US Postal is not the only team to be fielding an impressively turned out team of blessings to the name of lycra... I know that one of my dearest readers may particularly relish the presence of one Christian Piepoli of the Saeco team, while another will save all of her lovin' for the Basque treats on Euskaltel-Euskadi. We all have our favorites, and as usual, I hope you will fill me in on who they are! My dear readers, your picks are gratefully received, and will be given their moment in the hotseat if you notify me of who they are by e-mail, at firstname.lastname@example.org.
I really could go on and on, but in preview, I am only going to mention one more delicioso little morsel, and that is Oscarlito Sevilla. How we have missed this boyish little creature all year long! We'd rather not consider the graphic details of why he has been absent; rather, let us rejoice that he has returned, and let us hope that there is a new, manly fire in his Latin blood that will give him the strength he needs to give a certain ex-teammate, who shall remain nameless, his just comeuppance. There's something distinctly naughty about how Oscarlito, resplendent in his rosy-cheeked teenaged charm, handles the podium girls, and we love it!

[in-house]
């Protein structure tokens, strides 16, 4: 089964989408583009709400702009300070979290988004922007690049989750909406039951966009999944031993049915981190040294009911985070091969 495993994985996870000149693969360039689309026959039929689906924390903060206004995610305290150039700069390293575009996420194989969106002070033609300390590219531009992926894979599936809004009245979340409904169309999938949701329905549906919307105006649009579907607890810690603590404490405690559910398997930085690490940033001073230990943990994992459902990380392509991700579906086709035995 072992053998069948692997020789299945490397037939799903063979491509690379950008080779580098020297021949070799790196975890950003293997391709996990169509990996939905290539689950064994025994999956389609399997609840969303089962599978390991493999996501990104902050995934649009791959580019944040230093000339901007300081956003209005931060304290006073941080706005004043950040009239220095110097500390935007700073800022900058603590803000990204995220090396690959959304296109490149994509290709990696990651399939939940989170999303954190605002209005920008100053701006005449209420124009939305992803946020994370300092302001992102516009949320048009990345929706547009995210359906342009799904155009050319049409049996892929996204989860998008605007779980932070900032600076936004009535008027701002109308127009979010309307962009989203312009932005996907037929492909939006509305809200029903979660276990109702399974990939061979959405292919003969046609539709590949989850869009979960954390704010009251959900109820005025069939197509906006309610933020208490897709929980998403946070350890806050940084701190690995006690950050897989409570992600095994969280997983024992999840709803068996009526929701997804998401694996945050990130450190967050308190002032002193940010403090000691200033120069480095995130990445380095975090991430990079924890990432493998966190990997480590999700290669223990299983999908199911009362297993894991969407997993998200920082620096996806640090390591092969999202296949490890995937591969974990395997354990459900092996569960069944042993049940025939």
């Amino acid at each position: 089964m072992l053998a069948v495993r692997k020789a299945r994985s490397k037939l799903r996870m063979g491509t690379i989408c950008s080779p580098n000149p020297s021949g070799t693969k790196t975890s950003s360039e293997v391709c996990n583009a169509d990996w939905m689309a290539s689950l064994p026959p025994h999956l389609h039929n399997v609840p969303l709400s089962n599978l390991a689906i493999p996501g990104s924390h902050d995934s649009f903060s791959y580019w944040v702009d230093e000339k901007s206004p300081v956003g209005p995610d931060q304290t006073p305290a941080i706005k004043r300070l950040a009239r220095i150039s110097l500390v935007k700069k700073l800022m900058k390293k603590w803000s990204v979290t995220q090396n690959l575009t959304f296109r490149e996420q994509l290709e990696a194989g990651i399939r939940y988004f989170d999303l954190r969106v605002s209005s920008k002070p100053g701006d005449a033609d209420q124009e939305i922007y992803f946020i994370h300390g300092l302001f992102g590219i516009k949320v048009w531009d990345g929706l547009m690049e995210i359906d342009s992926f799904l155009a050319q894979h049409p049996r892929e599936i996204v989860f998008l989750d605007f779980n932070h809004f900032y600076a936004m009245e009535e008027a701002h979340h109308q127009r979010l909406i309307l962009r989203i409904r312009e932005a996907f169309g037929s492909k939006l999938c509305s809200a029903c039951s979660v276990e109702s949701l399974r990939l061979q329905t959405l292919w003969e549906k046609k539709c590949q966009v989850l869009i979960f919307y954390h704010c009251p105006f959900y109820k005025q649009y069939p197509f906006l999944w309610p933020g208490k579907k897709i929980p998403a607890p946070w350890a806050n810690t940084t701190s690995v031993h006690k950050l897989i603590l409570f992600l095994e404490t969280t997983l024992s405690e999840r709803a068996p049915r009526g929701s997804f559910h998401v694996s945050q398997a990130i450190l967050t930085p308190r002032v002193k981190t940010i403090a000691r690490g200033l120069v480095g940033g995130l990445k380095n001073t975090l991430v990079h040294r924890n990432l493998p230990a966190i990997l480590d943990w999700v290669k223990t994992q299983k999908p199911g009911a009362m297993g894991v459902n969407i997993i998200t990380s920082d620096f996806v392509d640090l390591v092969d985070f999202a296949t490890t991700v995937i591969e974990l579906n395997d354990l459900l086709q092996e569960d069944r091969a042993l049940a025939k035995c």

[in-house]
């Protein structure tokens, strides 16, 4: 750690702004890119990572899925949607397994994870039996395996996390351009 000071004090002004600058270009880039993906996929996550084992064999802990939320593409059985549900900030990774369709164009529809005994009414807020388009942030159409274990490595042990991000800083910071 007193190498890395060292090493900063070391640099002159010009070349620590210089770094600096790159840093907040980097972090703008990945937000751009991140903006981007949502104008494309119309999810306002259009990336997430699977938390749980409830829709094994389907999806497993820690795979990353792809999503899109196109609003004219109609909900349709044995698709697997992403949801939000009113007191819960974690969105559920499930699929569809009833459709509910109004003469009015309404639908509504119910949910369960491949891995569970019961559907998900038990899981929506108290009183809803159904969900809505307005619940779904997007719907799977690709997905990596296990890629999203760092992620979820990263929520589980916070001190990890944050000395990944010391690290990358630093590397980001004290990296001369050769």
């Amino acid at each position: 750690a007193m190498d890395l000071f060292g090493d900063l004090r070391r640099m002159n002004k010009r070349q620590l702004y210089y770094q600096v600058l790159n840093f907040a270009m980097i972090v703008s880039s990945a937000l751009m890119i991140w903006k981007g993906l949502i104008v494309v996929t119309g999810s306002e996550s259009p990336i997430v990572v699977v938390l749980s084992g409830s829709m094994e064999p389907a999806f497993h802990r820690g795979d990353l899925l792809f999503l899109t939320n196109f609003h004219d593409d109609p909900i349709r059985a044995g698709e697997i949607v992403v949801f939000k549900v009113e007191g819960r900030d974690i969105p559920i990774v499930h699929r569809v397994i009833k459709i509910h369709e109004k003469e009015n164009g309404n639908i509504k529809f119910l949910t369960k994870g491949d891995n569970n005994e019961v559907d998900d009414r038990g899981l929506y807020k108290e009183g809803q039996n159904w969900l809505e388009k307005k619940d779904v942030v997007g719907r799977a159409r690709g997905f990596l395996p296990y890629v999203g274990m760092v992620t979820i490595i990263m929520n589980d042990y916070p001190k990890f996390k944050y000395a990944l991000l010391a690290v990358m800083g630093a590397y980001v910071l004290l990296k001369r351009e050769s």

We will often be silly here at Crazy Jane's Museo Especial del Jamón, but not exclusively. The best thing about the glorious sport of cycling is the way you never know if you'll be flipping on the TV at a bleary-eyed hour to witness not only fit guys in lycra, but also, incredible feats of strength, grace, courage, determination and sportsmanship which will eclipse the beauty of a good leg. If such moments do arise, you can be certain that Crazy Jane will address them with the reverence they so richly deserve. So, without further ado...
Bring on La Vuelta!